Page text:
StartCom and WoSign –Major SSL Certificate Authorities – Banned by Google Chrome

Major SSL Certificate Companies banned by Google

Last updated on March 23rd, 2018 at 06:06 am

SSL Certificates Banned by Google

Major SSL Certificates Banned by Google Chrome!

In accordance with the terms of a punishment announced by Google the previous year, the web giant has issued a statement saying that it can no longer trust TLS or SSL certificate authorities WoSign as well as its subsidiary, StartCom. This comes right before the launch of the Chrome 61. The reason for this ban? Well, according to Google, the two certificate authorities failed to live up to the high standards expected on the part of CAs.

While shocking, the move can hardly be called a surprise considering how Google was sent notifications by the security team at GitHub on 17th August last year, regarding the fact that WoSign – the Chinese Certificate Authority – had handed out a base certificate for one of the domains of GitHub to an undisclosed GitHub user without asking for any kind of authorization.

Why Google Came up with the Decision?

Once news of this problem got out, a full-fledged investigation was launched by the Google team. This investigation was to be a public one in collaboration with Mozilla and the larger security community. The investigation very soon turned up some interesting evidence regarding various other cases that involved the improper issuance of certificates on the part of WoSign.

Due to the outcome of the investigation, Google was left with no choice but to decrease the trust of certificates that were backed by StartCom and WoSign to ones that had been issued before the 21st of October last year. Moreover, the tech giant is currently in the process of removing various whitelisted hostnames across the course of different Chrome releases since the Google Chrome 56.

Now, according to the contents of a recent Google post by Devon O’Brien, a security engineer for Chrome, the company would finally be removing the whitelist from the latest release of Chrome. What this means is that Google has decided to fully distrust the present StartCom and WoSign certificates. O’Brien says that starting with Chrome 61, the whitelist is no longer going to be there, thereby leading to a full distrust of any existing root certificates by WoSign and StartCom, its subsidiary, along with any certificates that were issued by them.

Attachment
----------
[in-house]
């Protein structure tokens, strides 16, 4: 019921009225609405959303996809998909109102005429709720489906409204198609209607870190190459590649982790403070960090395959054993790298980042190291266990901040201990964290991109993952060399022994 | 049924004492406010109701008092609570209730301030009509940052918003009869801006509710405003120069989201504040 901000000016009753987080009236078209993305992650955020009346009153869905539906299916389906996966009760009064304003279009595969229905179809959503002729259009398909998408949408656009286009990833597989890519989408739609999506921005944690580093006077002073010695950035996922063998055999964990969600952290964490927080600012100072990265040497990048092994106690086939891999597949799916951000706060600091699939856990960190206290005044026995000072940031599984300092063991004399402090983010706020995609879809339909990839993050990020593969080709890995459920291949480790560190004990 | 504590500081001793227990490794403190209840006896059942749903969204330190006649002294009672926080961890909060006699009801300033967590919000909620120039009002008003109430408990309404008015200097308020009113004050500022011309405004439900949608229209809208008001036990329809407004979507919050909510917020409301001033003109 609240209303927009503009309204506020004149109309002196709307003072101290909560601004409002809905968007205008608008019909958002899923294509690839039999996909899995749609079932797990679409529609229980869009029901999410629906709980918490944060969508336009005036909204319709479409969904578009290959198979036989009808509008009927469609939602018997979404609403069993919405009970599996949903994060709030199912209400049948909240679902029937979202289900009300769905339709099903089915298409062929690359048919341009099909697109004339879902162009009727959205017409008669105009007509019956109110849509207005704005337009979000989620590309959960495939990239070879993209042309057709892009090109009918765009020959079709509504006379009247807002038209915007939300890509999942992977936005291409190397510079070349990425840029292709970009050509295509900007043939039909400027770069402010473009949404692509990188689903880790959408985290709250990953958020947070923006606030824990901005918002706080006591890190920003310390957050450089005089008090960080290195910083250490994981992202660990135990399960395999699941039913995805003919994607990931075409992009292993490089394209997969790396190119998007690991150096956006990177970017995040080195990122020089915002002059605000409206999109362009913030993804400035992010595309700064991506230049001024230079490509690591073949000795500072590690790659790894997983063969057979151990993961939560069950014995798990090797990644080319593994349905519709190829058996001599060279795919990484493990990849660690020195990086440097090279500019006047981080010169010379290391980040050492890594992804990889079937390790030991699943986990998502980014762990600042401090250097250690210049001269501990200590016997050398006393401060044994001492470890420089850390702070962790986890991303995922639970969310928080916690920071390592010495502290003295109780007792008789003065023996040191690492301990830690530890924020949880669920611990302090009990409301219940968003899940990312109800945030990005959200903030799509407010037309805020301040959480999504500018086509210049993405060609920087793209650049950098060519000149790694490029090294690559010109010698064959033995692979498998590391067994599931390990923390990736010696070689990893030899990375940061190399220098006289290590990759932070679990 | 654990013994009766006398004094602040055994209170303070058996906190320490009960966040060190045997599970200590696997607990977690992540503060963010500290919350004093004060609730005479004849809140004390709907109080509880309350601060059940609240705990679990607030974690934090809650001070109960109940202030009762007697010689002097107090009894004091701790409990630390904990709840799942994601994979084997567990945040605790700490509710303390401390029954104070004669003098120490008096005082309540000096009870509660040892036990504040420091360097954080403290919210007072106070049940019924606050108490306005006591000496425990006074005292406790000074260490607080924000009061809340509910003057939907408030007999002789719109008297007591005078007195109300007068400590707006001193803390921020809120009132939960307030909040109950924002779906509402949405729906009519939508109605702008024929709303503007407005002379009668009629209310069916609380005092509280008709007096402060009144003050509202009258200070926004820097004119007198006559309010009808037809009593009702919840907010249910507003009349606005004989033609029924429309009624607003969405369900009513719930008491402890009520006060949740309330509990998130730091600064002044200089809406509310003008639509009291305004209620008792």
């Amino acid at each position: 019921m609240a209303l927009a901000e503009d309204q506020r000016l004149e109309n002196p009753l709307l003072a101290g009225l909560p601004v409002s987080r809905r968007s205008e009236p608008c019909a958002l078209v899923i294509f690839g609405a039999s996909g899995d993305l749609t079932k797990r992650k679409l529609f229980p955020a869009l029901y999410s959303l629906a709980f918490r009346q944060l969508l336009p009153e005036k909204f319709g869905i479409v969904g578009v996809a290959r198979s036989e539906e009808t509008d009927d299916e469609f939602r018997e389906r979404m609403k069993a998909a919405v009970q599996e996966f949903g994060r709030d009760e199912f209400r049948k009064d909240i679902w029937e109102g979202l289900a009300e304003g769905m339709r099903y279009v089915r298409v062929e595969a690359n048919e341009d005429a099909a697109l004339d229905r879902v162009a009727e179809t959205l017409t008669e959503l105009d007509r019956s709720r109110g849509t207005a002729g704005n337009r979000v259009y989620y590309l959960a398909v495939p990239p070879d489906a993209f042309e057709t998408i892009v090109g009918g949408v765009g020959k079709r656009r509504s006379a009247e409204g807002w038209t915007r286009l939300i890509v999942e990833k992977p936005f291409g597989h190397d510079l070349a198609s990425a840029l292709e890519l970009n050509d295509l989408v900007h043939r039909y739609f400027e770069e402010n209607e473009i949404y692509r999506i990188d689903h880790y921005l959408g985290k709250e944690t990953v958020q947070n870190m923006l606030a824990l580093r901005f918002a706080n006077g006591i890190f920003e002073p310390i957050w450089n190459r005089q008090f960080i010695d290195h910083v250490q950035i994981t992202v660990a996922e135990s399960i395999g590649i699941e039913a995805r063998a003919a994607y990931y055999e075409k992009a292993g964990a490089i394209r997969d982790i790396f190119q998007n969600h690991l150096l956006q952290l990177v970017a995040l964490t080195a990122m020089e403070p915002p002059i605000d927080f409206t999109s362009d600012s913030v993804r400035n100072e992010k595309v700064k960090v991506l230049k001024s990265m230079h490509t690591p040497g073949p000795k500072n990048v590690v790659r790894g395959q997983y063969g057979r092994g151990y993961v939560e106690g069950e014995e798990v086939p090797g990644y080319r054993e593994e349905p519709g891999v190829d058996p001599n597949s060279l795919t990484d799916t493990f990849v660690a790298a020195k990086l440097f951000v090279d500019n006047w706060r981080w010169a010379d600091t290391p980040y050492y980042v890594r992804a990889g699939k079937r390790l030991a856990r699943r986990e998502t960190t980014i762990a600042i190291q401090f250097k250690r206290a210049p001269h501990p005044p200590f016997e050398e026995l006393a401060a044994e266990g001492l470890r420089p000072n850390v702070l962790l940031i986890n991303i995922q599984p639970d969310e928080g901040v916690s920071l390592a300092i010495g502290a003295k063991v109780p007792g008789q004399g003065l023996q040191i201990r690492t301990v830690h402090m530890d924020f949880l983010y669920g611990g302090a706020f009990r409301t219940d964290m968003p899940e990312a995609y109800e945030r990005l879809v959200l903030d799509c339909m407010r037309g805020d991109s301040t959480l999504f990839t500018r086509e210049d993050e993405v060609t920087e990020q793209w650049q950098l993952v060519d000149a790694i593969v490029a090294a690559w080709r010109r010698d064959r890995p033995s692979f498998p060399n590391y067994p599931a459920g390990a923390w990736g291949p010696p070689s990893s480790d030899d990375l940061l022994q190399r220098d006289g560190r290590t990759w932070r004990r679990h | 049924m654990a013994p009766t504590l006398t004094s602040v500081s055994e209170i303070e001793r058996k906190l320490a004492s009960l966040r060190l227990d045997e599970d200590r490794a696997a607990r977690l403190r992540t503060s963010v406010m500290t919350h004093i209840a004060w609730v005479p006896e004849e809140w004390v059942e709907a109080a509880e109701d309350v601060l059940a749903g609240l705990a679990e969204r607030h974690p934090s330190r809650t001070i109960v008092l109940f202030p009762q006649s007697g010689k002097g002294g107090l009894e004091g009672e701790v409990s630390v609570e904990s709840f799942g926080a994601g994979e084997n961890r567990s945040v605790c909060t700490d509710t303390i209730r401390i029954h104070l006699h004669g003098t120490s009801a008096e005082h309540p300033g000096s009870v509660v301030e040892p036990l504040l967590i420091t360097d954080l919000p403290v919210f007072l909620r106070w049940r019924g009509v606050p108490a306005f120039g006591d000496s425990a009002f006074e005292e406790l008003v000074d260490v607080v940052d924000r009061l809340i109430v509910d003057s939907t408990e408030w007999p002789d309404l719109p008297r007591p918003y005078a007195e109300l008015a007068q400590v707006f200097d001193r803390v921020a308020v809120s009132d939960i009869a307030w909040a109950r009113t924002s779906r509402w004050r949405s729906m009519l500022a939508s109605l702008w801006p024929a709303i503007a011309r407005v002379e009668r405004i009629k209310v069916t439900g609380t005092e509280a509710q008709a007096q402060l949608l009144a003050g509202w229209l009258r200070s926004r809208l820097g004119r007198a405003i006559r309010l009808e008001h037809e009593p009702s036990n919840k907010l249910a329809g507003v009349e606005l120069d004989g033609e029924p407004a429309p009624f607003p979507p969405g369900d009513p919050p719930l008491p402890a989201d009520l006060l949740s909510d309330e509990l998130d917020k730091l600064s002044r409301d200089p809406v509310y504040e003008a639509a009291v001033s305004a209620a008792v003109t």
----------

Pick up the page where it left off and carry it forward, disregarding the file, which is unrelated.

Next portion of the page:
According to the Chromium Development Calender, all of these changes that were implemented are going to be visible in the Chrome Dev channel within the span of the next few weeks. The Chrome Beta channel is going to showcase these changes around the later part of July 2017, while the Stable version will be reflecting these changes around the middle of the month of September 2017.

In the past year, Mozilla and Apple revoked their trust from WoSign, and it was StartCom who issued the certificates for their web browsers owing to a number of management and technical failures.

They are Backdating SSL Certificates

According to Kathleen Wilson, who is the head of the trusted root program for Mozilla, they found evidence that WoSign and StartCom were backdating SSL certificates so that they could find a way past the deadline, which prevented CAs from issuing any SHA-1 SSL certificates after the 1st of January, 2016. This is a very serious claim and could have major repercussions for the SSL Certificate authorities in the future.

That’s not all, however. It was Mozilla who also discovered that WoSign had taken full-time ownership of a different CA known as StartCom but had failed to reveal this information, despite it being mentioned clearly in Mozilla policy.

Issues with the WoSign certificate service date back all the way to July 2015, and this information was disclosed in public the previous year by Gervase Markham. According to the British Mozilla programmer, an unidentified researcher stumbled upon this security oversight by accident when he was attempting to receive a certificate for “med.ucf.edu”. He had also sent in an application for “www.ucf.ed” and WoSign had given it the approval, providing the certificate for the primary domain of the university.

To test this out, the security researcher used the same trick against GitHub based domains. He proved his control on a subdomain and shockingly, WoSign gave him the certificate for the main domains of GitHub too.

Thus, beginning later this year from the September of 2017, anybody visiting websites that use StartCom and WoSign HTTPS certificates are going to get trust warnings on their web browsers.


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